Growing up, my dad’s side of the family was what I considered real family. We were always together – grandparents, cousins, aunts and uncles, the lot. My mum, however, is an only child, and her mum died young, so there was only my grandad on that side and we rarely saw him. Whenever I did hear anything about that side of the family, it was always to do with some drama – family feuding, etc. I guess because of this I never felt any desire to know about the Rayirus.
When I was in my early 20s my mum and her dad had a falling out and that was Grandad Kris out of our lives. Not that it affected me, I was an adult doing my own thing living abroad, and hadn’t seen him for a few years anyway.
By the time I turned 30, my dad, his mum, his dad and his sister had all died from various causes. My close paternal family had gone. Still, I’m not going to lie and say it affected me too greatly, I was an adult. I accept death as just one of those things.
It wasn’t long after my 30th when, for the first time in my life, I felt a strong, overpowering need to find out about that other side of what made me, genetically if not characteristically. The Rayirus. The Indian in me.
It started with a vivid dream. Actually, it started with a telly programme that then led on to the dream. The programme was Who Do You Think You Are, the genealogy documentary series, and the subject of this particular episode was Meera Syal, of Goodness Gracious Me fame. In it, Meera travelled to India to trace her roots, meet distant relatives, and to find out some of the events that led to her creation. The episode ended with Meera sitting on the family settee back in Birmingham, giving her parents a brick from the house where their family had once lived in the Punjab.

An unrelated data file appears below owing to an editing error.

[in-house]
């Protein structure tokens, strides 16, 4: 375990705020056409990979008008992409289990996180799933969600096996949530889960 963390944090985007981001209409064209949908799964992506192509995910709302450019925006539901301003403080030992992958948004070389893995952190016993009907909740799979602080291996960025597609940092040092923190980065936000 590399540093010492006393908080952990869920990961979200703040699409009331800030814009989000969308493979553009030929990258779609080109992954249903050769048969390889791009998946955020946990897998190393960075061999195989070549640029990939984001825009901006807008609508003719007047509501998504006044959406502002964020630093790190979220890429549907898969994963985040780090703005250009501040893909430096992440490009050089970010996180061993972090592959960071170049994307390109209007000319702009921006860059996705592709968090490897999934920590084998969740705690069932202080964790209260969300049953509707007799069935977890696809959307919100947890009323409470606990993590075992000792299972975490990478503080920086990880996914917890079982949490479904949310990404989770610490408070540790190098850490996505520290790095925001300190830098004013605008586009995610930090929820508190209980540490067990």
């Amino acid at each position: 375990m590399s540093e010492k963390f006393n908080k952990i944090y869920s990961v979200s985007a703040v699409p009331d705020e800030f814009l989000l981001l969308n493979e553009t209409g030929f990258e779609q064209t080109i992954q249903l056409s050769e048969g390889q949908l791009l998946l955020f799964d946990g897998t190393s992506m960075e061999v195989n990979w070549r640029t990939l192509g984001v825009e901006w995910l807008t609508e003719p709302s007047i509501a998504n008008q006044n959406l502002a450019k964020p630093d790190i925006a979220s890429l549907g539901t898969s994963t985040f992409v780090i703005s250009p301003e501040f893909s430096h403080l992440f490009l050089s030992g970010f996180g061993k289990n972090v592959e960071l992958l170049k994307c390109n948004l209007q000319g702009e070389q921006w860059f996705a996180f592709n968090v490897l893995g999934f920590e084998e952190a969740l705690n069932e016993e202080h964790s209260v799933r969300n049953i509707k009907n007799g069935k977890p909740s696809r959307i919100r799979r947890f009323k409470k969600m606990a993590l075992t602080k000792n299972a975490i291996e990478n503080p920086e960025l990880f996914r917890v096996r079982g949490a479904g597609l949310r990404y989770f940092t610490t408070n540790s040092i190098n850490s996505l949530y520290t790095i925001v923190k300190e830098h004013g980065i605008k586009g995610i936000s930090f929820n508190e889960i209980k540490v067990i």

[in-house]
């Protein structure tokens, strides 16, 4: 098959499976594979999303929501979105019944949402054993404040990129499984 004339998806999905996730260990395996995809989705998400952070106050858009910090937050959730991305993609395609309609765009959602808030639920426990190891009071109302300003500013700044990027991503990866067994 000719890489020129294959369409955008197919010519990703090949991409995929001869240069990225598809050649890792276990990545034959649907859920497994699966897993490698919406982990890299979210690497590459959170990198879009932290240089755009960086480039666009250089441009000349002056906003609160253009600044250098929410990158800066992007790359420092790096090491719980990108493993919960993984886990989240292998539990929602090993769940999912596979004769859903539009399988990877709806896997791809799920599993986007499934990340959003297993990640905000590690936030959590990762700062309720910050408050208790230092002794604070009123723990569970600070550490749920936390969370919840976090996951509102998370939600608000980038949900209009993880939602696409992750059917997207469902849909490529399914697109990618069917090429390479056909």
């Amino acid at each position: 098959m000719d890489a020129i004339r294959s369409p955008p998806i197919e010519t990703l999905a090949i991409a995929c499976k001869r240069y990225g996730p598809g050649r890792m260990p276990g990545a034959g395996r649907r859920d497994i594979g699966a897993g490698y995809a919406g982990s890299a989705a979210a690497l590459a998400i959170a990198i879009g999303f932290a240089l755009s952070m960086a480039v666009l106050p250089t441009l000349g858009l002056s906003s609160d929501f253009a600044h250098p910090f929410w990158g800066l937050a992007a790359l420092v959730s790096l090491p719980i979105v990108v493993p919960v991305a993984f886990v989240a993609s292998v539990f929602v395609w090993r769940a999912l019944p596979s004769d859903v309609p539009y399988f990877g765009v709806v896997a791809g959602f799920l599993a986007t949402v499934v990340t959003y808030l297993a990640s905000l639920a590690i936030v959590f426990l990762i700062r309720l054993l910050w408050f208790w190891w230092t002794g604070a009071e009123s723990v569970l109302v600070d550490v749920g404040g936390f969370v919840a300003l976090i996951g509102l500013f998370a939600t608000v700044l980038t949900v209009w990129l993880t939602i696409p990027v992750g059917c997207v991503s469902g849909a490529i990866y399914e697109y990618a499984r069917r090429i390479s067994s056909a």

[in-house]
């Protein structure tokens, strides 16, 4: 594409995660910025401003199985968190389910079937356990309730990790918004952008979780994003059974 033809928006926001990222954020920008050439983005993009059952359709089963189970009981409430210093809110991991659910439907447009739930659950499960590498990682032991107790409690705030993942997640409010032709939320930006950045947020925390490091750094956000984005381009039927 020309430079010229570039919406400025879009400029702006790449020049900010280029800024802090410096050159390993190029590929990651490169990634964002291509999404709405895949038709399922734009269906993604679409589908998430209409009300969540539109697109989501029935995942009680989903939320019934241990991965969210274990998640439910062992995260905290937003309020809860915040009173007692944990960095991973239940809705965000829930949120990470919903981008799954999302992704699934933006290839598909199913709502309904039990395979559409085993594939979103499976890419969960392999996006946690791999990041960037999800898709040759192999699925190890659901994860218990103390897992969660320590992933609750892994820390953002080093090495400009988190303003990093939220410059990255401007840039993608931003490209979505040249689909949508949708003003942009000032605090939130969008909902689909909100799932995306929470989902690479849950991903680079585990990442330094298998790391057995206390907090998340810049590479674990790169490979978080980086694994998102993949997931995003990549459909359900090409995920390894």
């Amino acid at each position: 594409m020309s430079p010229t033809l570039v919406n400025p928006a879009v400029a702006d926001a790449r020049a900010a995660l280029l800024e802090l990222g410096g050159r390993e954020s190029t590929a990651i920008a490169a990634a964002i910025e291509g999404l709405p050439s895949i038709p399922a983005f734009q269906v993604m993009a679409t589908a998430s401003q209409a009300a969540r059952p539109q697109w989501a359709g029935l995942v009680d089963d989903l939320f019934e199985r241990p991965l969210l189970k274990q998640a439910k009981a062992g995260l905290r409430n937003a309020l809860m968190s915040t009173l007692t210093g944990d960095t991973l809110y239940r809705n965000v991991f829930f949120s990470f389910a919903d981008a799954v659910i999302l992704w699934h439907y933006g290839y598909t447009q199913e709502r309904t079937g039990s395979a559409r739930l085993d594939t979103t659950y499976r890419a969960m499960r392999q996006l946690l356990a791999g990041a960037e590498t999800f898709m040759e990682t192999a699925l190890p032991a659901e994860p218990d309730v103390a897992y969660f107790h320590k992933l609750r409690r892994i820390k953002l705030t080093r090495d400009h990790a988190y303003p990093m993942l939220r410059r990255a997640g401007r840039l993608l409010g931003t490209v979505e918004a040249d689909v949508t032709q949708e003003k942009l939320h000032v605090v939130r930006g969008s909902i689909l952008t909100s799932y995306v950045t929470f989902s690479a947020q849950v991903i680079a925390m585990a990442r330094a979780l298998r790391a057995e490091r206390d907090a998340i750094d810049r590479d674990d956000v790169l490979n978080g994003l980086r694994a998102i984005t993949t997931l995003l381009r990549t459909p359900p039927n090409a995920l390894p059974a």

I sat and watched the programme and found it fairly interesting, but didn’t especially feel anything after it had finished. I didn’t even think about it.
That night I went to bed. I fell soundly asleep almost instantly, slept like a rock through the night and woke in the morning, feeling more refreshed than I could remember feeling in a long time, but with images carried over into my morning thoughts from the night’s dream; images so strong they felt like real, physical memories.
I was in India, in a coastal village with a deserted sandy beach and a beautiful turquoise sea. I was being introduced to people, left, right and centre. I was happy; so was everyone else. I had Delhi Belly and was constantly aware of exactly how far away I was from the nearest toilet, but this didn’t dampen my spirits. There were tables of food lining the main path through the village, dishes emanating the most delicious aromas, as people offered me samplings of biryani and fish curry. Despite the condition of my guts, I tried heaped spoons of everything. Delicious! I was enveloped inside a feeling of utter tranquillity. A feeling I had never felt before, anywhere on the planet. One of being at home. I didn’t want to leave. The dream ended on the beach, as I walked along the shoreline, feet in the water.
Two nights later the dream returned, only this time it was even more vivid.
After waking up, I was in no doubt as to what the dream meant. I was being called to India.
But which part of India was I being called to? I had no idea where in that huge country my great grandfather had come from.
*Almost four years have passed since that dream. I’ve done a bit of research over the years and I think I’ve found where my roots are. Now I’m about to travel to India for the first time in my life. I go next month in July. Before then I’ll be writing more of the story of what I’ve discovered and how, and posting it on here. Then I’ll be taking up the story when I’m in India, writing about what I find. If you’re interested in reading this, just sign up to the blog to receive an email notification when an update is posted.
Click here to read part 2.